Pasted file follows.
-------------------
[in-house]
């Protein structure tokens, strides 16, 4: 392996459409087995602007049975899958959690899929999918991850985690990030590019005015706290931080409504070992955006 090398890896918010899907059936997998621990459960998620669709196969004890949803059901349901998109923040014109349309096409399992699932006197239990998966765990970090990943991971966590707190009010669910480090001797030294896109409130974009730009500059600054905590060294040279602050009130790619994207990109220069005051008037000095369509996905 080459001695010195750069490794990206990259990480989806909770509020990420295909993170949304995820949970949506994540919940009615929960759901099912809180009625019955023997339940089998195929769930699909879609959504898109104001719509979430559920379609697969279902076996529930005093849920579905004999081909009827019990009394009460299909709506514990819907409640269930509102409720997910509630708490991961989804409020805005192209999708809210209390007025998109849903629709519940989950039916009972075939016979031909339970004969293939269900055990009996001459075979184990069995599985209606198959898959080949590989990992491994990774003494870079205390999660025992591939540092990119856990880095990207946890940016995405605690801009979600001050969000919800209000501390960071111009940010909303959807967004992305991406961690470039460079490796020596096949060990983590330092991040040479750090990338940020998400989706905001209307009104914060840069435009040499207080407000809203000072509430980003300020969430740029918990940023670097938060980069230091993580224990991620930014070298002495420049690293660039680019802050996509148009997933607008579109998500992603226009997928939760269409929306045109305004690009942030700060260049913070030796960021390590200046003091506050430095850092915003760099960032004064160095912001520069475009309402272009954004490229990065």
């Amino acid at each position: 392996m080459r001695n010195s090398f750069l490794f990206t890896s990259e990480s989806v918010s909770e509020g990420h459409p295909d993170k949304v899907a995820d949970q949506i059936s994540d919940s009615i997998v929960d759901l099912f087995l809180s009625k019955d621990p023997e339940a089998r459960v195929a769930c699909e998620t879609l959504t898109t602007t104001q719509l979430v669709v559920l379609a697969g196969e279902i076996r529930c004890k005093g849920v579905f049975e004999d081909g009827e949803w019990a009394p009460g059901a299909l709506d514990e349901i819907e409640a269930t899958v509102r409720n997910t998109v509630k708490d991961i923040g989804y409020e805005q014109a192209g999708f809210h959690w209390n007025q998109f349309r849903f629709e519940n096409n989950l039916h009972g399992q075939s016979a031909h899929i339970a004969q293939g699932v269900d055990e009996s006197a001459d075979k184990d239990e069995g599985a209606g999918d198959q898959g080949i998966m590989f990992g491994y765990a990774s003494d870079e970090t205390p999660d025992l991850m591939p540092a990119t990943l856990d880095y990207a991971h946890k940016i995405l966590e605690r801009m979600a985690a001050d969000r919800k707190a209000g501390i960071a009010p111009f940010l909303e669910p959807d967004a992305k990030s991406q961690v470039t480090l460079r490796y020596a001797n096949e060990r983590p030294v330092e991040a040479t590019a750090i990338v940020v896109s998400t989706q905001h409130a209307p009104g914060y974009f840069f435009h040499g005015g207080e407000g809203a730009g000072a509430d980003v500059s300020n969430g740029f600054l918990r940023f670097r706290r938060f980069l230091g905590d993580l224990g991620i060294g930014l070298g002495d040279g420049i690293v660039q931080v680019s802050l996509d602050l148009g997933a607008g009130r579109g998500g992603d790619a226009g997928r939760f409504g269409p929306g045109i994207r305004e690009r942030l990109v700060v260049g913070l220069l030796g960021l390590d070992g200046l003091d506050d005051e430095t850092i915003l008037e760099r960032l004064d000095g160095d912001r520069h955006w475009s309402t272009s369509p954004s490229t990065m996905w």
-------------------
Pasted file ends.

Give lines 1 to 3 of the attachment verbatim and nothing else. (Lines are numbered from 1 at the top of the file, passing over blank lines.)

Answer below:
[in-house]
């Protein structure tokens, strides 16, 4: 392996459409087995602007049975899958959690899929999918991850985690990030590019005015706290931080409504070992955006 090398890896918010899907059936997998621990459960998620669709196969004890949803059901349901998109923040014109349309096409399992699932006197239990998966765990970090990943991971966590707190009010669910480090001797030294896109409130974009730009500059600054905590060294040279602050009130790619994207990109220069005051008037000095369509996905 080459001695010195750069490794990206990259990480989806909770509020990420295909993170949304995820949970949506994540919940009615929960759901099912809180009625019955023997339940089998195929769930699909879609959504898109104001719509979430559920379609697969279902076996529930005093849920579905004999081909009827019990009394009460299909709506514990819907409640269930509102409720997910509630708490991961989804409020805005192209999708809210209390007025998109849903629709519940989950039916009972075939016979031909339970004969293939269900055990009996001459075979184990069995599985209606198959898959080949590989990992491994990774003494870079205390999660025992591939540092990119856990880095990207946890940016995405605690801009979600001050969000919800209000501390960071111009940010909303959807967004992305991406961690470039460079490796020596096949060990983590330092991040040479750090990338940020998400989706905001209307009104914060840069435009040499207080407000809203000072509430980003300020969430740029918990940023670097938060980069230091993580224990991620930014070298002495420049690293660039680019802050996509148009997933607008579109998500992603226009997928939760269409929306045109305004690009942030700060260049913070030796960021390590200046003091506050430095850092915003760099960032004064160095912001520069475009309402272009954004490229990065």
């Amino acid at each position: 392996m080459r001695n010195s090398f750069l490794f990206t890896s990259e990480s989806v918010s909770e509020g990420h459409p295909d993170k949304v899907a995820d949970q949506i059936s994540d919940s009615i997998v929960d759901l099912f087995l809180s009625k019955d621990p023997e339940a089998r459960v195929a769930c699909e998620t879609l959504t898109t602007t104001q719509l979430v669709v559920l379609a697969g196969e279902i076996r529930c004890k005093g849920v579905f049975e004999d081909g009827e949803w019990a009394p009460g059901a299909l709506d514990e349901i819907e409640a269930t899958v509102r409720n997910t998109v509630k708490d991961i923040g989804y409020e805005q014109a192209g999708f809210h959690w209390n007025q998109f349309r849903f629709e519940n096409n989950l039916h009972g399992q075939s016979a031909h899929i339970a004969q293939g699932v269900d055990e009996s006197a001459d075979k184990d239990e069995g599985a209606g999918d198959q898959g080949i998966m590989f990992g491994y765990a990774s003494d870079e970090t205390p999660d025992l991850m591939p540092a990119t990943l856990d880095y990207a991971h946890k940016i995405l966590e605690r801009m979600a985690a001050d969000r919800k707190a209000g501390i960071a009010p111009f940010l909303e669910p959807d967004a992305k990030s991406q961690v470039t480090l460079r490796y020596a001797n096949e060990r983590p030294v330092e991040a040479t590019a750090i990338v940020v896109s998400t989706q905001h409130a209307p009104g914060y974009f840069f435009h040499g005015g207080e407000g809203a730009g000072a509430d980003v500059s300020n969430g740029f600054l918990r940023f670097r706290r938060f980069l230091g905590d993580l224990g991620i060294g930014l070298g002495d040279g420049i690293v660039q931080v680019s802050l996509d602050l148009g997933a607008g009130r579109g998500g992603d790619a226009g997928r939760f409504g269409p929306g045109i994207r305004e690009r942030l990109v700060v260049g913070l220069l030796g960021l390590d070992g200046l003091d506050d005051e430095t850092i915003l008037e760099r960032l004064d000095g160095d912001r520069h955006w475009s309402t272009s369509p954004s490229t990065m996905w």